L.A.’s Adam Rippon Hits Olympic Ice

If you’ve been following Adam Rippon’s Twitter for the past few months, you’ll already have a sense of the rising figure skating superstar as a man who keeps receipts.

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After coming out in 2015, four years after queer figure skating trailblazer Johnny Weir announced what the world already well knew, Rippon started gaining the attention of mainstream gay media as one of the first out gay competitive skaters in line for an Olympic win. The 28-year old Pennsylvania-born L.A. transplant caught everyone’s attention on the ice, where his graceful moves and elegant costumes distinguished him from the competition in the U.S. Figure Skating Championships earlier this year. When we learned that he was the first out gay athlete to qualify for the 2018 Winter Olympics, we wanted to know more.

And then, he started showing us who he was, 140 characters at a time.

A brief perusal of Rippon’s Twitter page show GIFs of him shoulder-dancing in a sparkly unitard (#FridayMood,) pics of him posed saucily in a shower, naked from the waist down, and a couple of selfies with renowned drag queens who he credits as his inspiration, in part. And those are just the images. When it comes to sick burns, you can’t get much sassier than Rippon when he’s on a rip:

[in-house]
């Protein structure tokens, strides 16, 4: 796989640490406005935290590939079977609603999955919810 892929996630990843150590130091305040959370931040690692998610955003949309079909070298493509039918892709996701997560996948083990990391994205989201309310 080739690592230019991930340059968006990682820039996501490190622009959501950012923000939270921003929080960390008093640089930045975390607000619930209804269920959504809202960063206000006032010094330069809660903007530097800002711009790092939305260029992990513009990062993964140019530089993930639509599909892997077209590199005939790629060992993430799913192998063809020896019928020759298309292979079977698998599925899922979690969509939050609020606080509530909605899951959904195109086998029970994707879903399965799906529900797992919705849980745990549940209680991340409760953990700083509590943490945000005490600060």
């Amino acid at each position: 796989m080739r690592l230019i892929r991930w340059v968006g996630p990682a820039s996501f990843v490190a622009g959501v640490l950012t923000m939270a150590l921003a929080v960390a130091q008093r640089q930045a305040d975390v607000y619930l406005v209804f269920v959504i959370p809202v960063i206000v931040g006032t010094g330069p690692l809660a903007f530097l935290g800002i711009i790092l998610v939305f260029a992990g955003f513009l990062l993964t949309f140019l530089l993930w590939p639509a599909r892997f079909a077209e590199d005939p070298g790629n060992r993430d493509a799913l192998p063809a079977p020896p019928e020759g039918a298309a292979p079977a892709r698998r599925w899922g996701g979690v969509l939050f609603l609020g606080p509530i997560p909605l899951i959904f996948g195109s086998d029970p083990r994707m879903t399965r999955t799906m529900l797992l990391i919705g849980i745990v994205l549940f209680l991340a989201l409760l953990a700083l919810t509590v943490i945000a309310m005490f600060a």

“I was recently asked in an interview what its [sic] like to be a gay athlete in sports. I said that it’s exactly like being a straight athlete. Lots of hard work but usually done with better eyebrows.”

“I described myself as “a little trashy and a little fun” to the Associated Press. I bet my mom is proud.”

And of course, there’s his reading of Mike Pence, which is, to be sure, epic. When Rippon announced that he would decline an invitation to Trump’s White House if invited, he stood by his convictions, citing reasons why Trump and Pence’s administration stands directly in the way of his own progress as a queer American, athlete, and a human being. When Rippon quoted Pence suggesting to Congress that it oppose protections for LGBTQ+ individuals, the skater gained queer icon status overnight.

“I personally have nothing to say to Mike Pence. Given the chance to talk after the Olympics, I would want to bring with me people who’s [sic] lives have been hurt by legislation he has championed.” Rippon tweeted on January 20. “The VP has had little effect on my own life. I didn’t speak up for myself, I spoke up because it’s important to give a voice to those who feel they don’t have one.”

Even if his eyebrows hadn’t won our hearts before, his words alone are enough to launch him toward divinity.

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